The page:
this hope” (Rom. 8:23-24). We are also secured by this hope because “This hope we have as an anchor of the soul, both sure and steadfast, and which enters the Presence behind the veil” (Rom. 8:24). And since this is true, we are also sanctified by this hope, for “everyone who has this hope in Him purifies himself, just as He is pure” (1 Jn. 3:3). Peter delights to tell us that this “living hope” means that we are being kept for our inheritance and it is being kept for us: “Blessed be the God and Father of our Lord Jesus Christ, who according to His abundant mercy has begotten us again to a living hope through the resurrection of Jesus Christ from the dead, to an inheritance incorruptible and undefiled and that does not fade away, reserved in heaven for you, who are kept by the power of God through faith for salvation ready to be revealed in the last time” (1 Pet. 1:3-5). Thus the twin tracks of God’s purposes for His people have their co-terminus at The Moment we see our Beloved at last. One track declares that our Intercessor in the heavens (Rom. 8:34) has gone Himself to prepare a place for us. The other answers that our Intercessor in the heart (Rom. 8:26) works within us, preparing us for that perfect place. But now, here, in my under-construction condition, He and His Father are offering to move in until the project is complete.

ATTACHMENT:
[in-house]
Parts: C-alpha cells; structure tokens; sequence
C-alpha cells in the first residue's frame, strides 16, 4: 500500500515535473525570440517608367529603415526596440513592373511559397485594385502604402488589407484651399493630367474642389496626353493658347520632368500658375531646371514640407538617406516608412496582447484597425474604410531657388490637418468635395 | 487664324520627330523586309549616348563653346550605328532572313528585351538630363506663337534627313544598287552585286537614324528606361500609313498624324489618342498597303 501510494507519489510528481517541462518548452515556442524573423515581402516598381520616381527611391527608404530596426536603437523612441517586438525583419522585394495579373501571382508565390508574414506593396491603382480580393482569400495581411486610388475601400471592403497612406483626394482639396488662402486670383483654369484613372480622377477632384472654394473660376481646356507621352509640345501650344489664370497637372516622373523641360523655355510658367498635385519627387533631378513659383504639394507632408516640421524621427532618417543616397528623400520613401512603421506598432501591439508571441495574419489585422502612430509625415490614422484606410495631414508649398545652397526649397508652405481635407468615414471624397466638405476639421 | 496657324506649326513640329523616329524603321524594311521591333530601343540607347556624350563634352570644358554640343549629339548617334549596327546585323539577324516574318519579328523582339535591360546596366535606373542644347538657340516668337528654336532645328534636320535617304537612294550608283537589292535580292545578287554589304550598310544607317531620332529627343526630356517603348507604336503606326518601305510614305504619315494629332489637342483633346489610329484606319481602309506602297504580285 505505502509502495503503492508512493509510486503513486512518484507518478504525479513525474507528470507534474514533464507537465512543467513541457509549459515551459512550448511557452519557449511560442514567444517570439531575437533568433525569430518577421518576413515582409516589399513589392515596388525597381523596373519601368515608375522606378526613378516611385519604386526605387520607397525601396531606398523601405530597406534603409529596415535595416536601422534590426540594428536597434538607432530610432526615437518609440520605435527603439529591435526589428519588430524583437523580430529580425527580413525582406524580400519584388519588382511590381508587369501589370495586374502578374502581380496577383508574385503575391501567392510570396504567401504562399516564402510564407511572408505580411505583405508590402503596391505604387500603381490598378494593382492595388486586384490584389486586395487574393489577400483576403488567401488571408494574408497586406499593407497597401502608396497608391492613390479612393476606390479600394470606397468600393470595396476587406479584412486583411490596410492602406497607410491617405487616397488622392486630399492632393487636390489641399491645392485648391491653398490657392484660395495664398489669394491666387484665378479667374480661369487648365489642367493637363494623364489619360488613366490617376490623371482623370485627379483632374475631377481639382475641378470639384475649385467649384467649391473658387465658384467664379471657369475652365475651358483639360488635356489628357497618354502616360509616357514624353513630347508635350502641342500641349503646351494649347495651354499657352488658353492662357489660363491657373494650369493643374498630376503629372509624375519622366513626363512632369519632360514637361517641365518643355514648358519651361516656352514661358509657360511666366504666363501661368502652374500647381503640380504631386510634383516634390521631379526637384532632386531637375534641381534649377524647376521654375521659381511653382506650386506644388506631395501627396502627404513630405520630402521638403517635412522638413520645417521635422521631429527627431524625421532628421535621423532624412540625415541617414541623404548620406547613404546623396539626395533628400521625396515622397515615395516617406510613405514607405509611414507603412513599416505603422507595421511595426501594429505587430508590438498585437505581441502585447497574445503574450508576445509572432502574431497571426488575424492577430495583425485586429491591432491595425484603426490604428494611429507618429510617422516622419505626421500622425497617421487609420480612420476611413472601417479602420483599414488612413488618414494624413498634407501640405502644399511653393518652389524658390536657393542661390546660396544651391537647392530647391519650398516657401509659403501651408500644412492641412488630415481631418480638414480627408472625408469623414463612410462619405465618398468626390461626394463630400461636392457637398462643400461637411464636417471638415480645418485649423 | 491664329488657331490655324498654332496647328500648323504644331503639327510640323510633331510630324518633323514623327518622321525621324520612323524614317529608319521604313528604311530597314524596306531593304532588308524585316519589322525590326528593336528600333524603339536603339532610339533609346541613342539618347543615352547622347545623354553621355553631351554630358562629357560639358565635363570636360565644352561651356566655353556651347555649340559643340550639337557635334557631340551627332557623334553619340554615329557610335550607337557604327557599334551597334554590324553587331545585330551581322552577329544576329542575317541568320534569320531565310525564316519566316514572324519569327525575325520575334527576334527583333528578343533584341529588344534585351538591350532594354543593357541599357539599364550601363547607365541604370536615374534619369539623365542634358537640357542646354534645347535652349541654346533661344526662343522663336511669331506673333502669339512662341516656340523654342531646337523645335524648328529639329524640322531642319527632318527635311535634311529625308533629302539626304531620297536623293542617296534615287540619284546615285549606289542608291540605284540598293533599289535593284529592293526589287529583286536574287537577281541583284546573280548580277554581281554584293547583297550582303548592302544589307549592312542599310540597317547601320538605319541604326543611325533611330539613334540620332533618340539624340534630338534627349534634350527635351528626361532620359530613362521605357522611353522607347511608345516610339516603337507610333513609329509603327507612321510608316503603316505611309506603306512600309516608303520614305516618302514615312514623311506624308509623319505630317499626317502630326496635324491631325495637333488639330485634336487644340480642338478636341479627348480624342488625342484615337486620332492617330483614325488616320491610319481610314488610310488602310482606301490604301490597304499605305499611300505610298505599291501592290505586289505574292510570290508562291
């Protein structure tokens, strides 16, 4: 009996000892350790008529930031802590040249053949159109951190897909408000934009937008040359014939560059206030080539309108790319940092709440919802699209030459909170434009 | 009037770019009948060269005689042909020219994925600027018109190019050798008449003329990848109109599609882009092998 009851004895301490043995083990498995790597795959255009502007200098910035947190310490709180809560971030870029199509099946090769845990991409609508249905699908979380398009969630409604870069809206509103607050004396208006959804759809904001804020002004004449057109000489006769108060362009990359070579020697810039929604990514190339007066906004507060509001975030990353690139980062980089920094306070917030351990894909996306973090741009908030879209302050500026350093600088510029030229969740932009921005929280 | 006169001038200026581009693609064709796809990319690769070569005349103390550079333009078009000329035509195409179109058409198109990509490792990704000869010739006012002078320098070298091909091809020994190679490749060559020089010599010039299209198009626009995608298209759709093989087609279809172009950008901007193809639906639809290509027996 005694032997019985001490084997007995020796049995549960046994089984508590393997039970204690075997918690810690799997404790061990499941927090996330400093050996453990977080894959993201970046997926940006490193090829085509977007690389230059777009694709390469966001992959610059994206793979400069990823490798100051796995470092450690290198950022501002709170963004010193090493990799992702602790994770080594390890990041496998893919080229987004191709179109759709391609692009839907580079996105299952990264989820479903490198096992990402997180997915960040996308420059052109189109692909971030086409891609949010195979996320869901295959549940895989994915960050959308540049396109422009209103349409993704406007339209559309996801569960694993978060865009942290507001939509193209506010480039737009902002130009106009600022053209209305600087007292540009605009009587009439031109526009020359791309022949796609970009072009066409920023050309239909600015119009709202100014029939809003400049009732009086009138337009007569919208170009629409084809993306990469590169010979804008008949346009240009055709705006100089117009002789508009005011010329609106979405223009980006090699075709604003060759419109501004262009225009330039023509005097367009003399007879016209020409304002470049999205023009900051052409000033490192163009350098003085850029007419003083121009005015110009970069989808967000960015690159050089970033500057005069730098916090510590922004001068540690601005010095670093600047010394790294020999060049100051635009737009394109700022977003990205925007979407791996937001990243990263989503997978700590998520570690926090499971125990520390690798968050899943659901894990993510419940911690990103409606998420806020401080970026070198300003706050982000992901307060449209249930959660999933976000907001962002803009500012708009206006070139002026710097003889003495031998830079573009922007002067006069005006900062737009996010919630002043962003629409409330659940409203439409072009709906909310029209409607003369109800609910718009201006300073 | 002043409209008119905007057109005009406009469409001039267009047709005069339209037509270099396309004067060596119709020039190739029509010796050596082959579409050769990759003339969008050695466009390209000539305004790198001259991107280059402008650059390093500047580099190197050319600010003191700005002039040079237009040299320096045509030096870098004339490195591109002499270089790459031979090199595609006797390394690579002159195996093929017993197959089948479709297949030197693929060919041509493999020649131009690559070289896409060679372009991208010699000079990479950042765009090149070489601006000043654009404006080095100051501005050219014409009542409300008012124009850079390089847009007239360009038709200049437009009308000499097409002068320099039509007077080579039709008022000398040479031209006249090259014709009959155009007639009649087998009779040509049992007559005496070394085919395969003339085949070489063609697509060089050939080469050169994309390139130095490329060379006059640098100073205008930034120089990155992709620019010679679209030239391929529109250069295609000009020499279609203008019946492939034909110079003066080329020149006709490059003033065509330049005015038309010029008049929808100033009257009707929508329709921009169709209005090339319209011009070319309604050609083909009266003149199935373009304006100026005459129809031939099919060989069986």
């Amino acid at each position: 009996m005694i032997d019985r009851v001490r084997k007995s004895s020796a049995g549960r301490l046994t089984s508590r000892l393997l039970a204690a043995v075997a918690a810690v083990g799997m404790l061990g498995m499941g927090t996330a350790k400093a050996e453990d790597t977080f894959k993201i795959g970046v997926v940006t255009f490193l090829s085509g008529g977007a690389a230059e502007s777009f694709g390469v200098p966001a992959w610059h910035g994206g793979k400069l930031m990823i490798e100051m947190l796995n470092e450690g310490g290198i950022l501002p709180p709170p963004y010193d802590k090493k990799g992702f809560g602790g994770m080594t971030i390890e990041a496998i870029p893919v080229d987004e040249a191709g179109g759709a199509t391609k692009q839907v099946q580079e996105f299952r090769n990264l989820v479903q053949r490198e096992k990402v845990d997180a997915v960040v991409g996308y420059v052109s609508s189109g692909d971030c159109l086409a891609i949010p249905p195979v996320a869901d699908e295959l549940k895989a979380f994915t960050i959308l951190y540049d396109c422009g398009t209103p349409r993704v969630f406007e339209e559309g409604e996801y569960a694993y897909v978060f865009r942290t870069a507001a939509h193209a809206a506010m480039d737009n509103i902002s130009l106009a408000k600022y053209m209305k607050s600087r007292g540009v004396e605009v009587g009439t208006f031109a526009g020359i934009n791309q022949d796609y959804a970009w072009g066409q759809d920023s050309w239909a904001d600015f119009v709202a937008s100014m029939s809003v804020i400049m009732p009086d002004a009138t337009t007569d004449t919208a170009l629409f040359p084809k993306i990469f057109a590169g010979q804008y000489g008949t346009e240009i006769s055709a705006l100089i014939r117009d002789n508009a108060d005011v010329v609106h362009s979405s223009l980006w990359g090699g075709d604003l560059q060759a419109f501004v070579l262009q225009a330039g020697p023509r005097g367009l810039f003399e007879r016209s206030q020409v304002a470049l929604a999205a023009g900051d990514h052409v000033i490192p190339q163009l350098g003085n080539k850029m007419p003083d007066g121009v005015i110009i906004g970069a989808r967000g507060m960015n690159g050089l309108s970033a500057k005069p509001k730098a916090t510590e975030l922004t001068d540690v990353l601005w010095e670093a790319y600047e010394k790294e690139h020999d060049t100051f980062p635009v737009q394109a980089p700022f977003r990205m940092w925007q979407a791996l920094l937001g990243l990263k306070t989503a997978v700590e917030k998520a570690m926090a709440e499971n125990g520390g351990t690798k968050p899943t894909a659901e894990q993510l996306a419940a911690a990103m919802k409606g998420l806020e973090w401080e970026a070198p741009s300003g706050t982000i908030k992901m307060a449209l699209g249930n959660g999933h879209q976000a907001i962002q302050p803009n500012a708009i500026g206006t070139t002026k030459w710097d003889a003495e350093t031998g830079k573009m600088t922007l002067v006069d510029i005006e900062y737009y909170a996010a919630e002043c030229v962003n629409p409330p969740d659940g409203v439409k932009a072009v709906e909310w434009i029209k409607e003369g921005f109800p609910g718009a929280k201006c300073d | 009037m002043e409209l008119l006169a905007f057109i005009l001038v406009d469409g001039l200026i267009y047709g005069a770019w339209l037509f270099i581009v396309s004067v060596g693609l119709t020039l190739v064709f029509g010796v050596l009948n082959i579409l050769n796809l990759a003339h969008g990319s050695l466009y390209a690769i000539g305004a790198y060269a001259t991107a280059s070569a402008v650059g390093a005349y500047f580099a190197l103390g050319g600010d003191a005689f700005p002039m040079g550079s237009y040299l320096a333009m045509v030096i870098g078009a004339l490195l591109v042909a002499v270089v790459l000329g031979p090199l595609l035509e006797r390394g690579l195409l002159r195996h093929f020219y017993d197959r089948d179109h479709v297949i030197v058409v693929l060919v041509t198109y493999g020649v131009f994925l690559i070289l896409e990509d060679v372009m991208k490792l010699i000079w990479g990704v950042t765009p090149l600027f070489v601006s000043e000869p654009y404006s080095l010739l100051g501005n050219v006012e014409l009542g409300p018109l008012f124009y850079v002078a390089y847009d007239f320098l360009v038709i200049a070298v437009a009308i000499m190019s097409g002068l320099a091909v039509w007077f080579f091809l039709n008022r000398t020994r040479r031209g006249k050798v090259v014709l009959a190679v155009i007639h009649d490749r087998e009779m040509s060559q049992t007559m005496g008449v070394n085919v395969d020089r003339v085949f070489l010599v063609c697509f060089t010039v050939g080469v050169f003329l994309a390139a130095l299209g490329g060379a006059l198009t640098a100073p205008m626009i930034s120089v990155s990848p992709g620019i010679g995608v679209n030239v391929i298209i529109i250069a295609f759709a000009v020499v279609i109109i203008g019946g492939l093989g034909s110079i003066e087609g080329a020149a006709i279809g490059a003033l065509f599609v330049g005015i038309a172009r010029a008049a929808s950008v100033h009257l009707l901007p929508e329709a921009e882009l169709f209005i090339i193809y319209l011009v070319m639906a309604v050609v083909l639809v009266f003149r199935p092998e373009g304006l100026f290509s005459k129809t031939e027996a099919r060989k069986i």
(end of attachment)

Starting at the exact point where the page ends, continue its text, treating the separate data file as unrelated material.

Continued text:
No need for imagination to find words to describe my present state. Here are some samples: “the sufferings of this present time…subjected to futility…the bondage of corruption…we ourselves groan within ourselves…the Spirit also helps in our weaknesses” (vv. 18-26). But then this building material was of God's own choosing: “For you see your calling, brethren, that not many wise according to the flesh, not many mighty, not many noble, are called. But God has chosen the foolish things of the world to put to shame the wise, and God has chosen the weak things of the world to put to shame the things which are mighty; and the base things of the world and the things which are despised God has chosen, and the things which are not, to bring to nothing the things that are, that no flesh should glory in His presence…that, as it is written, ‘He who glories, let him glory in the Lord’” (1 Cor 1:26-29, 31). Why, I feel like doing that right now! Who can keep from boasting in such a Lord as this? With His regal palace just beyond the horizon, He and His Scion-Prince have come into the rude and humble dwellings of these willing subjects. The battle still rages outside, but inside a table is prepared where we sup together. This is no momentary photo-op, for the Lord Himself said it: “We will come to him and make Our home with him.” Who would miss this opportunity?  —Jabe Nicholson